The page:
nep-cis New Economics Papers
on Confederation of Independent States
Issue of 2018‒08‒13
four papers chosen by

  1. Transparency and Market Discipline: Evidence from the Russian Interbank Market By Francois Guillemin; Maria Semenova
  2. Public Administration, Technology and Administrative Capacity By Veiko Lember; Rainer Kattel; Piret Tõnurist
  3. Review of Key International Demand Elasticities for Major Industrializing Economies By Huntington, Hillard; Barrios, James; Arora, Vipin
  4. The Dynamics of Technology Transfer in a Catching-up Innovation System: Empirical Evidence and Actor Perceptions from the Estonian Biotechnology Sector By Margit Kirs; Veiko Lember; Erkki Karo

  1. By: Francois Guillemin (National Research University Higher School of Economics); Maria Semenova (National Research University Higher School of Economics)
    Abstract: This paper investigates the role of bank voluntary disclosure, as a source of information about risk, in the interbank market. Using data on the 179 largest Russian banks over the period of 2004-2013 we test whether the ability to attract interbank loans is sensitive to various transparency indices such as those disclosing bank risks, board composition, or even corporate event details. We show that larger but riskier banks – at least in terms of credit risk – behave more transparently and disclose more. The article is also the first to provide evidence that the ability to attract funds in the interbank market is positively correlated with the degree of transparency. This result is stable for various aspects of disclosure.
    Keywords: banks, interbank market, disclosure, transparency, banking governance
    JEL: G21 P2
    Date: 2018
  2. By: Veiko Lember; Rainer Kattel; Piret Tõnurist
    Abstract: Technology is clearly a critical factor in the lives of organizations, yet there are only few studies that deal with technology and public organizations. In this paper we propose to understand technological change in public sector, in particular how technology influences administrative capacity, through the new concept of technological capacity. We use the case of Estonia – internationally associated with a strong e-state profile – as an exploratory case to answer two research questions: how does technological change influence administrative capacity in public organizations, and why and how does technological change take place in the public sector. By conducting document analysis and a series of interviews with public sector representatives, we demonstrate how dynamic and static change in technological capacities is influenced by four different public-sector feedback and selection mechanisms. Organizations with dynamic technological capacities solve the ambidexterity dilemma in the public sector: they introduce radical new technological solutions while they keep providing services required by laws and regulations. We conclude that in spite of the neglected position of technology in public administration literature, technology is an intrinsic factor in how administrative capacity evolves.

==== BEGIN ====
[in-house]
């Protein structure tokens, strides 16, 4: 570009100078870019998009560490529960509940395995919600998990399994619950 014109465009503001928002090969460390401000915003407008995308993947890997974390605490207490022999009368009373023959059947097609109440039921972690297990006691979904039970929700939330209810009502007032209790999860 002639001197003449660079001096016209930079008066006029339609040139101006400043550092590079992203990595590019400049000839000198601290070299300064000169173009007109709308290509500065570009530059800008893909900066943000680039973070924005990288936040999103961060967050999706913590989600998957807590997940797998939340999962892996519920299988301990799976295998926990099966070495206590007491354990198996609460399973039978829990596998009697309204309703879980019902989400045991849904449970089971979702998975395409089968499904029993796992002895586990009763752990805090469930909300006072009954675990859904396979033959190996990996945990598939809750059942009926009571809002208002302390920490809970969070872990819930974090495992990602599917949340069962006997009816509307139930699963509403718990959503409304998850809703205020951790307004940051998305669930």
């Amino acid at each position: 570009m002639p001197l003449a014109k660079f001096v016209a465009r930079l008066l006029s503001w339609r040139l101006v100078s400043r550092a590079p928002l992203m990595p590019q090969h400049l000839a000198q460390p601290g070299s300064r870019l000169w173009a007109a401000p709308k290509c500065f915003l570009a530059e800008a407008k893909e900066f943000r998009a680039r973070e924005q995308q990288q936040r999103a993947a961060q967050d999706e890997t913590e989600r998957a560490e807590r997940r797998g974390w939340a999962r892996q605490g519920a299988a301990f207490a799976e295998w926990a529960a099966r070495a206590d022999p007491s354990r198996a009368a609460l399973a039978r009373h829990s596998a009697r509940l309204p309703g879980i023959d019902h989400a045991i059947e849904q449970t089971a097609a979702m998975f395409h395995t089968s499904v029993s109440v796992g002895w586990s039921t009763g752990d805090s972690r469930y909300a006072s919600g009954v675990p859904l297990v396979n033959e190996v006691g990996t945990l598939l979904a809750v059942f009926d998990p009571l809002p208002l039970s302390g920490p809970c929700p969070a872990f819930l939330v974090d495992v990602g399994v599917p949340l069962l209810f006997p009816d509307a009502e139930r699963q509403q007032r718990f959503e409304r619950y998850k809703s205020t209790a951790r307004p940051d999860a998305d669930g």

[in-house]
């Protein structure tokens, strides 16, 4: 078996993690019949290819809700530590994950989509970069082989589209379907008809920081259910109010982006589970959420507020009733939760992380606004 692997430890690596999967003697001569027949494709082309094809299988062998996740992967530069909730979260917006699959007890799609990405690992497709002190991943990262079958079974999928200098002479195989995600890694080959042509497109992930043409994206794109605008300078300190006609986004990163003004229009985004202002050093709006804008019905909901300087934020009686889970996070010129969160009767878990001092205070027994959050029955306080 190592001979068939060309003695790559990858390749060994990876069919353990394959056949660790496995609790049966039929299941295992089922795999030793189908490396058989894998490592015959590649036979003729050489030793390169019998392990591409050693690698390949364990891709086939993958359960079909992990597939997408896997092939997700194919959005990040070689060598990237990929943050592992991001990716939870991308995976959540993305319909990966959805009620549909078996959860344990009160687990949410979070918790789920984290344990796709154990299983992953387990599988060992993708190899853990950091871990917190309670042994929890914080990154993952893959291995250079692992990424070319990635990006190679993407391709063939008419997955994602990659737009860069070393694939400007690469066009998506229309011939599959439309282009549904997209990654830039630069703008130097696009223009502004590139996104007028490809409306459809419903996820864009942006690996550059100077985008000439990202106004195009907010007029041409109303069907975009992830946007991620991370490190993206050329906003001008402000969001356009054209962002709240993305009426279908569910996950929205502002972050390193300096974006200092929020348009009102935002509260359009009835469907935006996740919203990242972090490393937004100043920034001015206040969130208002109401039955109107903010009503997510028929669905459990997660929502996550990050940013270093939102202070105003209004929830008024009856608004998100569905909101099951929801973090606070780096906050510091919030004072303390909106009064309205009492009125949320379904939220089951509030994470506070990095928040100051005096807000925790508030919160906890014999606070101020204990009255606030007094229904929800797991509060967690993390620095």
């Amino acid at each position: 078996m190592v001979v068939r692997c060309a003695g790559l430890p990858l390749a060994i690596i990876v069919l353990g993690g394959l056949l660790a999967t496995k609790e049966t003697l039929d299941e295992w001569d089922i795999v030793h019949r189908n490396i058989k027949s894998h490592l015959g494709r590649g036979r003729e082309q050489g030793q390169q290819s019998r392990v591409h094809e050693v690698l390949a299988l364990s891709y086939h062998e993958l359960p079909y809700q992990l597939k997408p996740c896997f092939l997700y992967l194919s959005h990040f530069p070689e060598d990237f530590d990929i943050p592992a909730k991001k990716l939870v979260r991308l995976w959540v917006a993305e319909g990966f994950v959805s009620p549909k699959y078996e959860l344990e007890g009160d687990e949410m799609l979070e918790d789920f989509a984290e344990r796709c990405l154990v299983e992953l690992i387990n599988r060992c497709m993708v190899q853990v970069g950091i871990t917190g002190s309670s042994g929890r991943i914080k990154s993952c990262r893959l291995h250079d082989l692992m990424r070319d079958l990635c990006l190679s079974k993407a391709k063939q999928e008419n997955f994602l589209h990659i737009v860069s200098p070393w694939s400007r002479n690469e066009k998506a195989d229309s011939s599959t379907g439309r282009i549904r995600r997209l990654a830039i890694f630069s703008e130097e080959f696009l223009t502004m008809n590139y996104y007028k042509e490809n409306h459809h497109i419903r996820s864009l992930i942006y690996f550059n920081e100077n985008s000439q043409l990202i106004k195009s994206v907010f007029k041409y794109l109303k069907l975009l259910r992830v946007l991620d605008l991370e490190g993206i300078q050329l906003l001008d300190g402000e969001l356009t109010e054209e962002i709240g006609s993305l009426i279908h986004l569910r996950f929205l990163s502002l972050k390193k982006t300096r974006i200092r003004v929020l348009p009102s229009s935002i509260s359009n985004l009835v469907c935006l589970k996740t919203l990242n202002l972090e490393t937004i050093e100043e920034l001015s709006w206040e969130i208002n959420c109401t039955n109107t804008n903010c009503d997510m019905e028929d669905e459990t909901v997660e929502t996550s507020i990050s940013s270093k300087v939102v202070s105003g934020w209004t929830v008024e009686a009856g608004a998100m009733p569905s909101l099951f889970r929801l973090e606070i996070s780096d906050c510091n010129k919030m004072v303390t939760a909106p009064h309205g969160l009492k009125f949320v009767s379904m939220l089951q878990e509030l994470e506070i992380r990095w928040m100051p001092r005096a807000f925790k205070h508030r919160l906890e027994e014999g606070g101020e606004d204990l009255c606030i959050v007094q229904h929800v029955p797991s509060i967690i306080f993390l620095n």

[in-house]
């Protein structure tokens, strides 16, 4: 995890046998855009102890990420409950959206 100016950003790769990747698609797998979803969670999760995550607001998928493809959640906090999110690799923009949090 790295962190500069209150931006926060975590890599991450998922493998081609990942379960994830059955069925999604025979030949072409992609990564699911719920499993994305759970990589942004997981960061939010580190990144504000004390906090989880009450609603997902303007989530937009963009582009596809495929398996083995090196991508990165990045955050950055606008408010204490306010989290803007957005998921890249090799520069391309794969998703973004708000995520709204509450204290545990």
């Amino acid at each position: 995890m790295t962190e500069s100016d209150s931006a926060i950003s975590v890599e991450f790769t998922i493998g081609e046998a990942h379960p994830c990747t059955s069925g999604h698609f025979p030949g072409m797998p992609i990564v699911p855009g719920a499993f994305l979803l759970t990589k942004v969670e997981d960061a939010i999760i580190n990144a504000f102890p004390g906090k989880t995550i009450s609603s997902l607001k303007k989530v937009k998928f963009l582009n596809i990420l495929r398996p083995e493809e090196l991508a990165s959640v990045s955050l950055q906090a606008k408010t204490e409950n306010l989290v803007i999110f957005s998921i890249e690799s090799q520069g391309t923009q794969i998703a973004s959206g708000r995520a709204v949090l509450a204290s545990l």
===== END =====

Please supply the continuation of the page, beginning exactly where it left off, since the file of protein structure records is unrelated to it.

Date: 2016–08
  3. By: Huntington, Hillard; Barrios, James; Arora, Vipin
    Abstract: This study conducts a selective review of various estimates for energy demand responses. It emphasizes recent empirical studies that include trends from studies published after 2000. Emphasis is placed on the five major emerging or transitional economies in Brazil, China, India, Mexico and Russia, although other important nations like Chile and South Korea are also discussed when studies are available. The review focuses attention on the long-run responses to changes in prices and income after capital stock turnover has been completed. The terminology often refers to elasticities, or the percentage change in energy use divided by the percentage change in price (or income), holding constant all other factors that could influence energy-use decisions. Most studies have focused upon household and transportation use of liquid fuels; many fewer studies have investigated fuels used by industry or commerce or for electric generation. Based upon the available estimates, price and income elasticities for liquid fuels are generally less than one (unity) for many countries and sectors, except for the long-run income effect for transportation purposes, which can range widely by country between 0.24 and 1.75 while averaging 0.94 for all countries.
    Keywords: energy demand; industrializing countries; price elasticity; income elasticity
    JEL: O13 Q41
    Date: 2017–12
  4. By: Margit Kirs; Veiko Lember; Erkki Karo
    Abstract: Based on the case studies from the Estonian biotechnology sector, we explore the development trajectories of academic business ventures in a country where the formal and linear model of technology transfer and commercialization have been at the core of the innovation policy, but the exploitation and diffusion of knowledge generated through formal university-industry linkages has remained limited. We show that even in the area of biotechnology, where one could expect this model of technology transfer to be most visible, the model is not functioning in practice and the policy has had limited impact. The more systemic evolutionary approach to innovation and knowledge diffusion seems to better grasp the contextual aspects of technology transfer in catching-up context, while also providing more informative input for policy-making.
    Date: 2017–11

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